Indicated association between polygenic risk score and treatment-resistance in a naturalistic sample of patients with schizophrenia spectrum disorders
Journal article, Peer reviewed
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Original versionSchizophrenia Research. 2020, 218, 55-62 10.1016/j.schres.2020.03.006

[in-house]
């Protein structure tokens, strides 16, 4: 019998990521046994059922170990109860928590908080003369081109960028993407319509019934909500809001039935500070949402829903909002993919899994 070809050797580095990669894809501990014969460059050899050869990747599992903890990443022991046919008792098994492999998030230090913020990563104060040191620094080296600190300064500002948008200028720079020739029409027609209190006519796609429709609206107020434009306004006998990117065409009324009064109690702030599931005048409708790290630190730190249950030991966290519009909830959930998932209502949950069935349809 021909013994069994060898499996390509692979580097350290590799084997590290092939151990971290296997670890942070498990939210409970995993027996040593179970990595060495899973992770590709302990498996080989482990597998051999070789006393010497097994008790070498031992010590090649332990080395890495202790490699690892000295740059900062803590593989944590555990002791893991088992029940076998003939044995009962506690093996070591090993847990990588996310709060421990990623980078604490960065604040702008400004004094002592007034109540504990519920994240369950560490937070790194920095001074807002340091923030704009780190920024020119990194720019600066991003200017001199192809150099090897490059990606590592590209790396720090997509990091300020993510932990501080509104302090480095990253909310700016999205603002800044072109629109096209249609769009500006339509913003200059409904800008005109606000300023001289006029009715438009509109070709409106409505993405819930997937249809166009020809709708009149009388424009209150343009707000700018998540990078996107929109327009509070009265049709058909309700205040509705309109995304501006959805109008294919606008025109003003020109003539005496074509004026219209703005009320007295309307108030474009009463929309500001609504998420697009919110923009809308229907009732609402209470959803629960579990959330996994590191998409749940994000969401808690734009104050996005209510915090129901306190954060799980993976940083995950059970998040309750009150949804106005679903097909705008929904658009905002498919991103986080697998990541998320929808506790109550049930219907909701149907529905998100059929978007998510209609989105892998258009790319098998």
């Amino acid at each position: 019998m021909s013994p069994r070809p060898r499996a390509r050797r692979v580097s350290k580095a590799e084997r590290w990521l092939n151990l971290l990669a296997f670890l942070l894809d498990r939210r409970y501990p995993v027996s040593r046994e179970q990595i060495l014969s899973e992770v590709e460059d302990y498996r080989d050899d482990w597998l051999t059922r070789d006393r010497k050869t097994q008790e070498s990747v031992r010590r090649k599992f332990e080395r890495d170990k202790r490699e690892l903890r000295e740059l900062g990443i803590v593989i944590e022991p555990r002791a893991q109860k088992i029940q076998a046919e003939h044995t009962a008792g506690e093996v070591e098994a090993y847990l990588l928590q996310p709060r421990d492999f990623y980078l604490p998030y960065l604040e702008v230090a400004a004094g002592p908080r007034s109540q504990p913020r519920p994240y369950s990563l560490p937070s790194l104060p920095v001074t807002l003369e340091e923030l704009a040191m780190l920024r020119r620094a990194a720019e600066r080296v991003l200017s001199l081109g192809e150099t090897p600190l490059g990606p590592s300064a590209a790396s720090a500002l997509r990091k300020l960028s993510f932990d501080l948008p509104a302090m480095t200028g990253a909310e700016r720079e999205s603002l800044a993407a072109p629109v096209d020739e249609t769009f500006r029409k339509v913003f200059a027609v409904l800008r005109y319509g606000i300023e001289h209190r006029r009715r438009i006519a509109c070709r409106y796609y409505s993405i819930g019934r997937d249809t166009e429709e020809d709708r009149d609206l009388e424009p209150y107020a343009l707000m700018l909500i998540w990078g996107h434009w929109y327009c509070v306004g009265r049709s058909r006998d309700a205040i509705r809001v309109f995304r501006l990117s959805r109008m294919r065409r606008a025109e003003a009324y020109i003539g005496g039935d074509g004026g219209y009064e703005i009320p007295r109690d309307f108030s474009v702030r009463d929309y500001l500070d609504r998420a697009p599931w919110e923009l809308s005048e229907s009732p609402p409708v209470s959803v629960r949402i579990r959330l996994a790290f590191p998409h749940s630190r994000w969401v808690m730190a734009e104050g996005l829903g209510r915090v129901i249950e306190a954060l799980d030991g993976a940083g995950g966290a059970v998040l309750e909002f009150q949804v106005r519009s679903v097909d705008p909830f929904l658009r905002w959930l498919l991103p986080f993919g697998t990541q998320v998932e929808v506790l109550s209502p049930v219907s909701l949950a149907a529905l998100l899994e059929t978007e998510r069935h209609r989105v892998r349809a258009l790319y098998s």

Background One third of people diagnosed with schizophrenia fail to respond adequately to antipsychotic medication, resulting in persisting disabling symptoms, higher rates of hospitalization and higher costs for society. In an effort to better understand the mechanisms behind resistance to antipsychotic treatment in schizophrenia, we investigated its potential relationship to the genetic architecture of the disorder. Methods Patients diagnosed with a schizophrenia spectrum disorder (N = 321) were classified as either being treatment-resistant (N = 108) or non-treatment-resistant (N = 213) to antipsychotic medication using defined consensus criteria. A schizophrenia polygenic risk score based on genome-wide association studies (GWAS) was calculated for each patient and binary logistic regression was performed to investigate the association between polygenetic risk and treatment resistance. We adjusted for principal components, batch number, age and sex. Additional analyses were performed to investigate associations with demographic and clinical variables. Results High levels of polygenic risk score for schizophrenia significantly predicted treatment resistance (p = 0.003). The positive predictive value of the model was 61.5% and the negative predictive value was 71.7%. The association was significant for one (p = 0.01) out of five tested SNP significance thresholds. Season of birth was able to predict treatment-resistance in the regression model (p = 0.05). Conclusions The study indicates that treatment-resistance to antipsychotic medication is associated with higher polygenetic risk of schizophrenia, suggesting a link between antipsychotics mechanism of action and the genetic underpinnings of the disorder.